Black and blue
The author is a former major league baseball player who played for the Chicago Cubs and several other teams.
Black and blue commentary
The author's favorite way of talking about retention of judges was to suggest to people that if they attended a baseball or basketball game and came away from the game not noticing or talking about the job the umpires or referees had done, it was pretty clear they must have done a good job.
Lincoln scholar Douglas L. Wilson has penned a fascinating account of our sixteenth President’s extraordinary ability to communicate with the written word.
Caryl Chessman, the forgotten man
Chessman conducted the first relentless, no-holds-barred campaign by a condemned person to delay or avoid execution for a death penalty crime. Along the way, he demonstrated the utter folly of defending yourself in a capital case and provided support for the proposition that the death penalty should not be imposed for crimes, however loathsome, that do not result in the death of the victim.
In appreciation for his service, Elmhurst College alumni established in 1984 an endowed lecture fund, dedicated to Dr. Rudolf G. Schade who had been chairman of the department of history and the division of social sciences at Elmhurst College.
A message from Section Chair J.A. Sebastian.
A message from Section Chair J.A. Sebastian.
A message from Section Chair Edward Schoenbaum.
At the January 23, 2009 meeting of the Conference of Chief Judges in Chicago, Judge Ed Schoenbaum was privileged not only to be allowed to make a presentation to this group but also to establish a dialogue with them.
Civility and religious sensitivity
Almost 75 years ago, the Decalogue Society of Lawyers was created to among other things, confront anti-Semitism and discrimination encountered by Jewish attorneys in the Courts. Unfortunately, at that time, many judges would knowingly schedule trials on Jewish holidays without compunction. That rarely happens today, when most judges respect the religious requirements of litigants and lawyers.
E-filing in Cook County Circuit Court—An overview
On May 11, 2009, the Circuit Court of Cook County took an historic step on several levels. By implementing Cook County’s first electronic filing pilot project, Circuit Clerk Dorothy Brown facilitated a “green” courts initiative, advanced efficiencies for attorneys and self-represented litigants, and instituted an integrated electronic filing system for the largest court system in the United States.
Editor’s comments about this issue
Honors and awards. This edition of the Bench and Bar Newsletter recognizes a number of significant events which have occurred in recent weeks.
Family treatment court
At a meeting with social workers and others involved in child neglect cases to discuss the DCFS Permanency Enhancement Initiative, the topic of drug-addicted parents and the high frequency of termination of parental rights in those cases came up. The consensus of opinion was that these cases are particularly challenging and frustrating for everyone involved.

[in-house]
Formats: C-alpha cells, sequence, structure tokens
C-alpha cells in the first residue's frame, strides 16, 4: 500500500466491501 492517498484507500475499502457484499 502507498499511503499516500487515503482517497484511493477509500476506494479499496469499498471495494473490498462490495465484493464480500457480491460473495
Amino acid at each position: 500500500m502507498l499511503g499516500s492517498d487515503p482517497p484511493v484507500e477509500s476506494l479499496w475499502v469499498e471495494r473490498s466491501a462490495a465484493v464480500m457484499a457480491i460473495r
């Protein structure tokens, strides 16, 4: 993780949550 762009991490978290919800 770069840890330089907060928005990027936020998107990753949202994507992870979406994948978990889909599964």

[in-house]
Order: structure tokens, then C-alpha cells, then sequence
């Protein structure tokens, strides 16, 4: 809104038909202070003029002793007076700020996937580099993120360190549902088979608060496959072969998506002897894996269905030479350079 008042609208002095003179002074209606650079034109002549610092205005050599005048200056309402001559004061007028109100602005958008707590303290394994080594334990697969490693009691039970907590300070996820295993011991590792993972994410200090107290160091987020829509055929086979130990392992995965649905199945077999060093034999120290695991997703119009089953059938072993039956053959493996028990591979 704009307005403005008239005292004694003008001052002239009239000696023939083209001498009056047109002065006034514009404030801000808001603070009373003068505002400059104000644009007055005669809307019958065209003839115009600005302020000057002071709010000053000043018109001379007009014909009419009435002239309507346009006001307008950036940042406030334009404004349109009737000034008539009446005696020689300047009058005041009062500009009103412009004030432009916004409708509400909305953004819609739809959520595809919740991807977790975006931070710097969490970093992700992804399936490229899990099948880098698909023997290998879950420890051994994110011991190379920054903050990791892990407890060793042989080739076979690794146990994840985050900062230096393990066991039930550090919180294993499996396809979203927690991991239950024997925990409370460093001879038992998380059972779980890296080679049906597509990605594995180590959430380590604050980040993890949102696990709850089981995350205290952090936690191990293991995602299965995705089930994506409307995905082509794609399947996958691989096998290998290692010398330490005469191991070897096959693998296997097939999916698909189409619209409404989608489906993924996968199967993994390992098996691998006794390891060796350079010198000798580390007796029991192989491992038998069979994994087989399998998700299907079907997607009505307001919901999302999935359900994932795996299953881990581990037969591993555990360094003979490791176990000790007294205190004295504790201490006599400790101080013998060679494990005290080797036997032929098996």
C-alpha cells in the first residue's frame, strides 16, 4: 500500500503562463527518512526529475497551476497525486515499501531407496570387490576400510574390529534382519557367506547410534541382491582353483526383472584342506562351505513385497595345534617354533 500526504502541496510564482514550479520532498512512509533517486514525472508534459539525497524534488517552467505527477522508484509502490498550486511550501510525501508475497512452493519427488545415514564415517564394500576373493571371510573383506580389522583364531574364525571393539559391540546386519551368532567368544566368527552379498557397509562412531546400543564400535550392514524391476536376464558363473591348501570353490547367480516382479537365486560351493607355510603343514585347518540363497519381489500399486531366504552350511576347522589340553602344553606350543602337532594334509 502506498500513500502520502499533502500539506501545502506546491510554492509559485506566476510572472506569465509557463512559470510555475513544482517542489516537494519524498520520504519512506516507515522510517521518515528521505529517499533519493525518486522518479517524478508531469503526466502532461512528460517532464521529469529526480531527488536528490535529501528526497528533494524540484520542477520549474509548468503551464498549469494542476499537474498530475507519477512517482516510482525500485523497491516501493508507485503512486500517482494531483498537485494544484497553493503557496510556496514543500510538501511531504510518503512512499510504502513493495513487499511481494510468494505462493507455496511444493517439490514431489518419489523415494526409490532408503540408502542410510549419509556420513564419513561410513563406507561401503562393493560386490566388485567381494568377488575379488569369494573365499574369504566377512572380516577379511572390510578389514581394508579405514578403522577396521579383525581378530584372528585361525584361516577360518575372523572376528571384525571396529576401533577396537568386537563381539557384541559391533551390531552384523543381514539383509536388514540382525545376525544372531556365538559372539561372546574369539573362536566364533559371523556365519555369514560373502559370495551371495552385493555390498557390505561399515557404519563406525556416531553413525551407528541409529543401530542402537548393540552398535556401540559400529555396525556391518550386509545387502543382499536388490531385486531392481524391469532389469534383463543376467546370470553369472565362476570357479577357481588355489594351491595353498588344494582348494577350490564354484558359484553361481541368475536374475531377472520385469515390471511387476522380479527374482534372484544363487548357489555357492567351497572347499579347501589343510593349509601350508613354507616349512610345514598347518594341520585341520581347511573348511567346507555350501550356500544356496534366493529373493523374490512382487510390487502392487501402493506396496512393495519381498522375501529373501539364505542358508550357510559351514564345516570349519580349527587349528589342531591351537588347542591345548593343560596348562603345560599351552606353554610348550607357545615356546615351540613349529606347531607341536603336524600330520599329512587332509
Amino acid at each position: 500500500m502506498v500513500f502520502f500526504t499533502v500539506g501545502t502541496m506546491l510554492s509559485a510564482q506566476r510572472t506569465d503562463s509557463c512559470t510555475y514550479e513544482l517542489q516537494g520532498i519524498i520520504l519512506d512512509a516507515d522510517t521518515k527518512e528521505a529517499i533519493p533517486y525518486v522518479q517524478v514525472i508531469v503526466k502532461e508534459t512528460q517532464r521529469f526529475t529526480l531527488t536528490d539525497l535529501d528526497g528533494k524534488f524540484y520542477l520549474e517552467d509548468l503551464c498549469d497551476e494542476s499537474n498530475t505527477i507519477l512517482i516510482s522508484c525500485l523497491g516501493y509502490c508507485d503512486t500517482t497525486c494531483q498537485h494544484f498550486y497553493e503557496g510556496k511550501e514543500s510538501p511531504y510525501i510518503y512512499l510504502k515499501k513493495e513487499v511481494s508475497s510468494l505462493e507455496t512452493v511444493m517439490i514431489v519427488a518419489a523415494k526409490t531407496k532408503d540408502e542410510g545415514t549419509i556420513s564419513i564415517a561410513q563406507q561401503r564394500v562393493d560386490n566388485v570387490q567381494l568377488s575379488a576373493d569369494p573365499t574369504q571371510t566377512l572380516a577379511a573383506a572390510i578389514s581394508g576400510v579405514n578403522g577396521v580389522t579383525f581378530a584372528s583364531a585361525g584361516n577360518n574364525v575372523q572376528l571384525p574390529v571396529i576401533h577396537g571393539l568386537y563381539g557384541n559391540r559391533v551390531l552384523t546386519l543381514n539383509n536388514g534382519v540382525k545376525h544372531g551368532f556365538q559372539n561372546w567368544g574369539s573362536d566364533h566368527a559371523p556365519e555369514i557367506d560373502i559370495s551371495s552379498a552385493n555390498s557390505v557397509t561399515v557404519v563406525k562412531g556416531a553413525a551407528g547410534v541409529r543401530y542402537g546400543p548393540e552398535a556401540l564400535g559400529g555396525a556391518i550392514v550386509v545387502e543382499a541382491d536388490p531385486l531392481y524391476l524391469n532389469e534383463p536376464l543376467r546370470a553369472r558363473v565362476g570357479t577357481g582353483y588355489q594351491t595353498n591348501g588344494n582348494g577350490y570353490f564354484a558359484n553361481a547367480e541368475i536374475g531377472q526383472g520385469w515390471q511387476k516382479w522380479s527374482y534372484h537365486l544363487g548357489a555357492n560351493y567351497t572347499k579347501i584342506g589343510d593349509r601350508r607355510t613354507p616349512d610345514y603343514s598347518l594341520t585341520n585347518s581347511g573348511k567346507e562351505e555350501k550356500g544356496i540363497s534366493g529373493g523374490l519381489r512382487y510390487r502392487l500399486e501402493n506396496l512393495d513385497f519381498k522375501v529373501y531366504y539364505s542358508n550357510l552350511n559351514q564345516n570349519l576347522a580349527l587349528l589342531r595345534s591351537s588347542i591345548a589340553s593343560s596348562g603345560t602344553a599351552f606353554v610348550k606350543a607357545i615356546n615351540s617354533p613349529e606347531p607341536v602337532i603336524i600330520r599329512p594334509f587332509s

Further notes for a law lecture
Notes for a Law Lecture” were found by his White House secretaries after his death. It is unknown if Lincoln ever delivered the lecture, but the Notes have come to be a classic statement of practical advice for aspiring lawyers. Often quoted and reprinted, the Notes continue to be celebrated for their timeless relevance and sound message.
Judge Suria remembered
Judge Fred Suria was a gentleman’s scholar and a good and valued friend. Of his 44 years on the bench, almost all of them were spent in Criminal Court at the 26th and California courthouse.
Just answer the question
The author suggests that you keep People v. Harris handy for use whenever a client wants to “tell my story in my own words” or shows a tendency to give rambling or overbroad answers.
‘Know thy enemy and know thyself’
As a recent decision by the Illinois Appellate Court demonstrates, failure to know—and properly name—your party-opponent can have drastic and even fatal consequences.
Less is more: Lessons from BLINK
The book, BLINK: THE POWER OF THINKING WITHOUT THINKING, was published in 2005 and asks the questions: How valid is a first impression? What factors are considered? How often (who has time?) do we even think about how we think?
Lessons from a life in the law
Editor’s note: Judge Wolfson gave this talk as he accepted the Lifetime Achievement Award from the Jewish Judges Association at its annual dinner on November 15, 2009. Justice Anne Burke received the Association’s Seymour Simon Justice Award.
A life in the law
Remarks given during his honorary initiation as a member of the Chicago Alumni Chapter of Phi Alpha Delta Law Fraternity on October 21, 2009.
Lincoln’s life lessons
The celebration of the 200th anniversary of the birth of Abraham Lincoln allows us to rediscover the eloquent words and timeless wisdom of our country’s most admired president.
Making pro bono your own
Practitioners throughout Illinois must file their annual registration forms with the Supreme Court of Illinois’ Attorney Registration and Disciplinary Commission (hereinafter “ARDC”) on the first of January every year. To stay on the master roll of attorneys and comply with Rule 756(f), we must report whether we provided pro bono legal services or made monetary contributions to organizations that provide pro bono legal services in the previous year.
The National Center for State Courts salutes Chief Judge Timothy C. Evans
Before holiday sparklers light up the Daley Center and we rush from one holiday party to another, the legal community came together to celebrate the National Center for State Courts’ (“NCSC”) naming of Chief Judge Timothy C. Evans as the recipient of its 2009 William H. Rehnquist Award for Judicial Excellence (“Rehnquist Award”).